Colorado Drama

Photo: Michael Ensminger

 

With a tip of the hat to George Bernard Shaw's socialist explication of capitalism, and a skeptical eye towards Mary Baker Eddy's Christian Science, decorated playwright Tony Kushner examines the history of the working class in the U.S. and its future, or lack thereof, through the eyes of Gus Marcantonio (Lawrence Hecht), a former union organizer and long-time member of the Communist Party U.S.A.

For the full review go to coloradodrama.com 

Theatre Review: All My Sons

Apr 2, 2018
Photo Courtesy of Matt Gale Photography 2018

War profiteering is as old as war itself. Those who make their money from armed conflict are sure to arrange it and support it at every opportunity; in fact, the U.S. has been at war for 225 of its 242 years.

Photo Courtesy of Colorado Drama

With the resurgence of the women's liberation movement in the late '60s, the fight for gender equality began to achieve traction; but, it's been a tough, uphill battle, comprised of an accumulation of little victories, as we see in the world premiere of this funny and poignant, mid-'70s dramedy, from the pen of José Cruz González (Sunsets and Margaritas, September Shoes, and more).

Zoey's Perfect Wedding

Feb 17, 2018
Photo Courtesy of AdamsVisCom

As the audience filters into the theatre, the DJ (Nick Ducassi) is already bantering and spinning tunes. The beautifully appointed dining table at the wedding reception is gradually populated by three friends—Charlie (Jeff Biel), Sammy (Grayson DeJesus), and Rachel (Mallory Portnoy)—whom the bride, Zoey (Nija Okoro), has known since college. We then meet a young woman, Missy (Kristin Villaneuva), a recent college graduate, who, for lack of work in her chosen field, is thrust into the role of a wedding planner.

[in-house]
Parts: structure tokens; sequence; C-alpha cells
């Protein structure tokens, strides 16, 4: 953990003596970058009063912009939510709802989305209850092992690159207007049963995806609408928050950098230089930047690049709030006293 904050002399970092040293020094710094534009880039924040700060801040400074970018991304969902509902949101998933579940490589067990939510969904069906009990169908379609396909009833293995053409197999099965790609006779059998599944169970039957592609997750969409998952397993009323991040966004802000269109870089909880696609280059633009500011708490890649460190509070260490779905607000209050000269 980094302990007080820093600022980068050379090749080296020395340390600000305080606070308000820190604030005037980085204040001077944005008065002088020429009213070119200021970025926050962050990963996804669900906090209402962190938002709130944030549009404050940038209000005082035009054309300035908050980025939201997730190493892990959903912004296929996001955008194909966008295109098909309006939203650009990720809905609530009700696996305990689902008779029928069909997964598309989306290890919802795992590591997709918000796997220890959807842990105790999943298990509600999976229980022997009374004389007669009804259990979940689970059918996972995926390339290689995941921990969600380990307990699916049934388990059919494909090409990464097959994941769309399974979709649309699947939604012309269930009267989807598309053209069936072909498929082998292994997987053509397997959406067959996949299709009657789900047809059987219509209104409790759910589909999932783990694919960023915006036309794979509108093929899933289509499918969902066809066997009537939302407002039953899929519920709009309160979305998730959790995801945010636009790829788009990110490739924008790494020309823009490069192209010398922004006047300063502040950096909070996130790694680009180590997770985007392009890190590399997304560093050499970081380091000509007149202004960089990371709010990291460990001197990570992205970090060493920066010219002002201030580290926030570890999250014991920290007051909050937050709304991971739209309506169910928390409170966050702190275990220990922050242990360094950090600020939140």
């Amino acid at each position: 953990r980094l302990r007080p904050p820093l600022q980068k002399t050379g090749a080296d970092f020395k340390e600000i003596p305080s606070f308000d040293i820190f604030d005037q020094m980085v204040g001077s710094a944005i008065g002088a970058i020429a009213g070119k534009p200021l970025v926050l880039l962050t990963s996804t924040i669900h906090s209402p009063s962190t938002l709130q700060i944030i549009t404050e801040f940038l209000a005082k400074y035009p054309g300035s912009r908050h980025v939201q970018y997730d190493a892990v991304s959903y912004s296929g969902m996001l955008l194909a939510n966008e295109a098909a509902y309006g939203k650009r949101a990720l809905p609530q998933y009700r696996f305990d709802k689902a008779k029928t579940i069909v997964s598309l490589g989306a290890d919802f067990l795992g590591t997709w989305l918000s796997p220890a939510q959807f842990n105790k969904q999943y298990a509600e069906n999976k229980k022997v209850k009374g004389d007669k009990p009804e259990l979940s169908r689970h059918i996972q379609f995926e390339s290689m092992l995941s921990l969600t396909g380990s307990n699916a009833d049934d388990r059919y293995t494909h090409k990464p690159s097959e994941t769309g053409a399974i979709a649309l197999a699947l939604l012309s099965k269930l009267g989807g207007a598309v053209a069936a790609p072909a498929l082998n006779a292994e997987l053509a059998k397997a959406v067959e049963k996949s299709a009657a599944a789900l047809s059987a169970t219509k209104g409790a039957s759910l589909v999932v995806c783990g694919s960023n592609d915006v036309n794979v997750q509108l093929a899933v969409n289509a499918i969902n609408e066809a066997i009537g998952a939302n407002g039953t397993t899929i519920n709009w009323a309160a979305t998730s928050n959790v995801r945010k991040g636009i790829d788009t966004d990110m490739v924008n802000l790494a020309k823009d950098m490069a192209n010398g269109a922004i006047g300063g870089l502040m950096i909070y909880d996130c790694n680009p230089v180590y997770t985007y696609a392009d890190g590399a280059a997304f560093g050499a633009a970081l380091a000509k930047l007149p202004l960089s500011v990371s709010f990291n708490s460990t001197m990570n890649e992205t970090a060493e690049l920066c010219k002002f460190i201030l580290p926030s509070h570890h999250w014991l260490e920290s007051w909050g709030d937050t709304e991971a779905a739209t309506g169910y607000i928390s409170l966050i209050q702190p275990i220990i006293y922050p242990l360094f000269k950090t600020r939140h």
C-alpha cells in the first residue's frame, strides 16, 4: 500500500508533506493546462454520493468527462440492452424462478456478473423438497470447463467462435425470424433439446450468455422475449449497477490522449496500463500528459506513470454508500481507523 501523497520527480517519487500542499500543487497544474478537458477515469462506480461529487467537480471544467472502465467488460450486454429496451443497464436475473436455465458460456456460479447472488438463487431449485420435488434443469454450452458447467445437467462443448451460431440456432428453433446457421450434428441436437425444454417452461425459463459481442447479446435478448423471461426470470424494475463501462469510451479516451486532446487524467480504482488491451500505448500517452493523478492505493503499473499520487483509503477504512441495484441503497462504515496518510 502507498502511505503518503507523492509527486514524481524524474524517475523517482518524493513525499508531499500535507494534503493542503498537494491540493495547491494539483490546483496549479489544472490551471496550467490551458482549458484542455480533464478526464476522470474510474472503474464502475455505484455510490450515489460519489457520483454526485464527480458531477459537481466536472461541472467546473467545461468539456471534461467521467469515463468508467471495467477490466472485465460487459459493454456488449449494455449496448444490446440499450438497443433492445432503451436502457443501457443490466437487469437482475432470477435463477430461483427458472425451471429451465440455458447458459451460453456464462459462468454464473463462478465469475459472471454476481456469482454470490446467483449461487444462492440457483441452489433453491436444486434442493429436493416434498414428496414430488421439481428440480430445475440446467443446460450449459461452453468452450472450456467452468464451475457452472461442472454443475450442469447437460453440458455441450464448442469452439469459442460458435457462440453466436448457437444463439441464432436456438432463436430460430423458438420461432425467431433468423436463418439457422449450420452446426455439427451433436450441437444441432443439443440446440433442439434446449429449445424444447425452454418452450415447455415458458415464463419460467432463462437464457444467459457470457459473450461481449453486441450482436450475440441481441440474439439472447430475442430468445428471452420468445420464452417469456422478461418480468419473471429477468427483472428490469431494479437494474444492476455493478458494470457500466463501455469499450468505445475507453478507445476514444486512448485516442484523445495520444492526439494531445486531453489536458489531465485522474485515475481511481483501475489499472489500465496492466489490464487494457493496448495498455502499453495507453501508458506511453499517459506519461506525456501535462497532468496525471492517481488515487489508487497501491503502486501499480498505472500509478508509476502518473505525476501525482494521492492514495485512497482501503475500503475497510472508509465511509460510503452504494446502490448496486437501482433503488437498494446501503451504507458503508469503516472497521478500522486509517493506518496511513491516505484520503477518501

Detroit '67: A Look Back

Feb 13, 2018
Photo Courtesy of Colorado Drama

There is perhaps no greater example of urban decline in the United States, with its attendant racist policies, than the City of Detroit. As a native of that once thriving metropolis, playwright Dominique Morisseau has her hand on the pulse of the notorious, libertine 12th Street neighborhood on the eve of the largest civil disturbance of twentieth century America.

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